The Privacy BlogPrivacy, Security, Cryptography, and Anonymity

TAG | antisec

Forbs is reporting that Anonymous and Antisec have dropped a file with a million Unique Device ID (UDID) numbers for Apple iOS devices. They claim to have acquired an additional 11 million records which they may release later.

In addition to the identifiers, the file is said to also contain usernames, device names, cell numbers, and addresses. It is this additional personal information that seems to be the real threat here.

The Next Web has set up a tool for checking to see if your information is in the leaked data. You don’t need to enter your full UDID into the field, just the first 5 characters. That way you don’t need to trust them with your information either.

None of my iOS devices showed up on the list, so I downloaded the entire file to look it over. You can see the release and download instructions here.

Looking through the document, I don’t see any examples of particularly sensitive information. In the first field are the claimed UDID. The second field is a 64 digit hex string. After that is the name of the device, frequently something like “Lance’s iPad”. Finally is a description of the device itself: iPad, iPhone, iPod touch.

SHA hashes are 64 hex digits long, and are widely used in forensics to verify that captured evidence has not been changed. My intuition is something like that is what we are seeing in that second column.

I have no idea where the claims about addresses, and account names came from. I am not seeing anything like that.

It is interesting that Anonymous / Antisec claim that this data came from the hacked laptop of an FBI agent. This certainly raises big questions about why he would have this information on his laptop, and why the FBI has it at all.

While 12 million is a big number, it is a tiny fraction of the over 400 million iOS devices sold to date. Still, that would represent a shockingly wide dragnet if these are all being monitored in some way by law enforcement.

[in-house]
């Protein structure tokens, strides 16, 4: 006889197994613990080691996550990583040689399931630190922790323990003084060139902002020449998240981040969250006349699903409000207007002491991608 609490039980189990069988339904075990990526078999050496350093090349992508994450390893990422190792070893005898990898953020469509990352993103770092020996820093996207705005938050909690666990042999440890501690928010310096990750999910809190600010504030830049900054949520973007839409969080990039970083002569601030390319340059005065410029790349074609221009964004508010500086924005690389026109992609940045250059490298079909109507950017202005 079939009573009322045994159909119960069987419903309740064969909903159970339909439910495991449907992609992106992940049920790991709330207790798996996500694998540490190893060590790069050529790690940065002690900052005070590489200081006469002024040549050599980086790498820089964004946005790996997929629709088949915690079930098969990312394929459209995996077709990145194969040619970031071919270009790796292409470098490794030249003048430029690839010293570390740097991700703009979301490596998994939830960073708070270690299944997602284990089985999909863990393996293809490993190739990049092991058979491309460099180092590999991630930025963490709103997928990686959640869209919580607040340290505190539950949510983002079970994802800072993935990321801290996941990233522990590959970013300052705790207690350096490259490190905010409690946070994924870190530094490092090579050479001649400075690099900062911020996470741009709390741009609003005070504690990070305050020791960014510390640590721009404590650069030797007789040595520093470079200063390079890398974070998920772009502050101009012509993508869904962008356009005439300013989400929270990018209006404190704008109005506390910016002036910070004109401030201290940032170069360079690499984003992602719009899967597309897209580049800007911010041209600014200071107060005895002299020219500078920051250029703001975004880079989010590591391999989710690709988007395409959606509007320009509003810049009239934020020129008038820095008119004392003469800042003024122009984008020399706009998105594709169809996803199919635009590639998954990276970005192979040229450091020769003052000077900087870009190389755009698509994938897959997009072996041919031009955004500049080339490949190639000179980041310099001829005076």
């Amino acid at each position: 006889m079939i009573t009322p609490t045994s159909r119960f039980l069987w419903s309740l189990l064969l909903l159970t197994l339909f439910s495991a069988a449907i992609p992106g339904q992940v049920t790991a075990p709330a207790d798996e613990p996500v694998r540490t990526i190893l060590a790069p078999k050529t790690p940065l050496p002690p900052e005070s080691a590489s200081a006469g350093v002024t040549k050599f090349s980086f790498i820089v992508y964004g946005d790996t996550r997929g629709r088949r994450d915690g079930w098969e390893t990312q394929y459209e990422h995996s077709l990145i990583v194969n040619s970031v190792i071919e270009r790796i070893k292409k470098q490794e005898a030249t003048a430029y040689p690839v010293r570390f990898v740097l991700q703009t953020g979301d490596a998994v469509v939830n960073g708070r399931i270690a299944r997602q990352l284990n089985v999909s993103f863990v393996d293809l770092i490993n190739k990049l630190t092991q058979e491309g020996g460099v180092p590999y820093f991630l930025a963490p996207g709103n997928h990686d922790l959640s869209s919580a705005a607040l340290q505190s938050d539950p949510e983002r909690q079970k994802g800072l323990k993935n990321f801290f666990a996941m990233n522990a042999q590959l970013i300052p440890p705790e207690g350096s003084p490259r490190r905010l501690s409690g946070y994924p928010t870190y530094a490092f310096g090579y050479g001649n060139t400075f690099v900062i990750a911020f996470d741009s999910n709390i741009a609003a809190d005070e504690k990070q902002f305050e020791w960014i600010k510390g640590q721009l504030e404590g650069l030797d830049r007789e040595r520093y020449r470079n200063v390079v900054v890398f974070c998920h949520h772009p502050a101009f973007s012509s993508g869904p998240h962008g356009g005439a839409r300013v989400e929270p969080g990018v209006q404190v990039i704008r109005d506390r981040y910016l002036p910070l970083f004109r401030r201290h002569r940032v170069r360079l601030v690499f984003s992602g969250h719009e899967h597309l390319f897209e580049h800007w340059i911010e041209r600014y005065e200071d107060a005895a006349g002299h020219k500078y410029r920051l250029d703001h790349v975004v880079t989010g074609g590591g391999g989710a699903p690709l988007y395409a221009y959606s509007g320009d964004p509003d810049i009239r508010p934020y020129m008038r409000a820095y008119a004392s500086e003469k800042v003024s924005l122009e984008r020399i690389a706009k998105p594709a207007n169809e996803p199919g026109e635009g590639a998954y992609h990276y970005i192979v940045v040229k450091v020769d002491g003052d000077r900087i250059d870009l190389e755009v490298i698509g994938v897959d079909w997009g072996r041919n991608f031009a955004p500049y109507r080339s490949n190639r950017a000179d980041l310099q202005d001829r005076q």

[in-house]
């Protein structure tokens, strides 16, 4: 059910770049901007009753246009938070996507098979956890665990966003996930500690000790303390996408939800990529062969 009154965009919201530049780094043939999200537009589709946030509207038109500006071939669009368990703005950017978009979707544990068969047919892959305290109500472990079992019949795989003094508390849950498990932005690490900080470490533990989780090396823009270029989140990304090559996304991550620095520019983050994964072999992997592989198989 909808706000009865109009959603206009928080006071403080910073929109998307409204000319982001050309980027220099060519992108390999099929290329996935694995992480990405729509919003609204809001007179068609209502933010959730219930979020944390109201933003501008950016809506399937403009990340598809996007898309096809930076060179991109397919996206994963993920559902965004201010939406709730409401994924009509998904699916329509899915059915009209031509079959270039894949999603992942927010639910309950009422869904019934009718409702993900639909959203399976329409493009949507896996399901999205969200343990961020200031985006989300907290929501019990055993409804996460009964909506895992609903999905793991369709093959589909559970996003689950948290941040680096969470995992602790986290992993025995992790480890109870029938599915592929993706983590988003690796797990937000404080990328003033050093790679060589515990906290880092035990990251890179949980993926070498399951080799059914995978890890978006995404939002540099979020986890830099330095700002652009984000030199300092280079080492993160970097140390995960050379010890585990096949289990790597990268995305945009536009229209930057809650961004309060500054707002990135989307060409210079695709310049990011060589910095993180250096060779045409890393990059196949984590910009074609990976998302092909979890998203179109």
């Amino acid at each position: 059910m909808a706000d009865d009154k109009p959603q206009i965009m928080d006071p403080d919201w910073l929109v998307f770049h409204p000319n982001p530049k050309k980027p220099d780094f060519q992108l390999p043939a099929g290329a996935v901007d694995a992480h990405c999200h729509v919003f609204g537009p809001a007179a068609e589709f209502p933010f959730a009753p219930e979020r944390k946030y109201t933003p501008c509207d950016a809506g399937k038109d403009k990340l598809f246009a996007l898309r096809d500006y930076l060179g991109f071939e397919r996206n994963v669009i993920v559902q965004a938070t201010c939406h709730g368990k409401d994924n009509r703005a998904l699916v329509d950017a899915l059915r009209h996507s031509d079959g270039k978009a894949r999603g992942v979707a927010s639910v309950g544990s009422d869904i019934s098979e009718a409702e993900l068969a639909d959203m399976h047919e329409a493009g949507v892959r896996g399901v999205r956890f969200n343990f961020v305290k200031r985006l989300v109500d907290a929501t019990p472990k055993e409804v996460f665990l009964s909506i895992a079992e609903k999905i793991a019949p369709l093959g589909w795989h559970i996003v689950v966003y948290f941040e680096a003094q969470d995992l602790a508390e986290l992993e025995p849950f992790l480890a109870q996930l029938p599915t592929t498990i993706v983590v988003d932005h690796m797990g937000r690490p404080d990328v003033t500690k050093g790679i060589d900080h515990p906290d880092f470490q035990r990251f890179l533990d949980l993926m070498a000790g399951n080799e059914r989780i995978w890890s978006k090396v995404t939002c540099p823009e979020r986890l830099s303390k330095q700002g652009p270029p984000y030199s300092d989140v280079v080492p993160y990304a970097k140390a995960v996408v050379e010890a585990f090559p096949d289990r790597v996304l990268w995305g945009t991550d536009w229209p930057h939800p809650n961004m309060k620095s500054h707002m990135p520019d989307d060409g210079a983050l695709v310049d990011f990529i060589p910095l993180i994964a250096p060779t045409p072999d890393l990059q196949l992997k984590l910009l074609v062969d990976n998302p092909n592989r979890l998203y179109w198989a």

Of course, for all we know this list was captured evidence from some other group of hackers.

So, short answer (too late!), you probably don’t have anything to worry about here, but you might want to check to see if your device is in the database anyway.

UPDATE: It appears that the UDID may tie to more information that was immediately apparent. While Apple’s guidelines forbid tying UDIDs to specific account, of course that happens all the time. My friend Steve shared a link with me to an open API from OpenFeint which can tie a UDID to personal information. Certainly there are others which would reveal other information. The existence of these, and the leaked list of UDIDs would allow an app developer to tie a user’s real identity to their activity and use of the app on their iOS device.

UDATE 2: I find it impossible to actually read documents from Anonymous and Antisec, they are just so poorly written. It seems I missed their statement in lines 353,354 of the pastbin where they say that they stripped out the personal information. The 64 digit block is actually the “Apple Push Notification Service DevToken”. SCMagazine is reporting that the FBI is denying the laptop was hacked or that they have the UDIDs.

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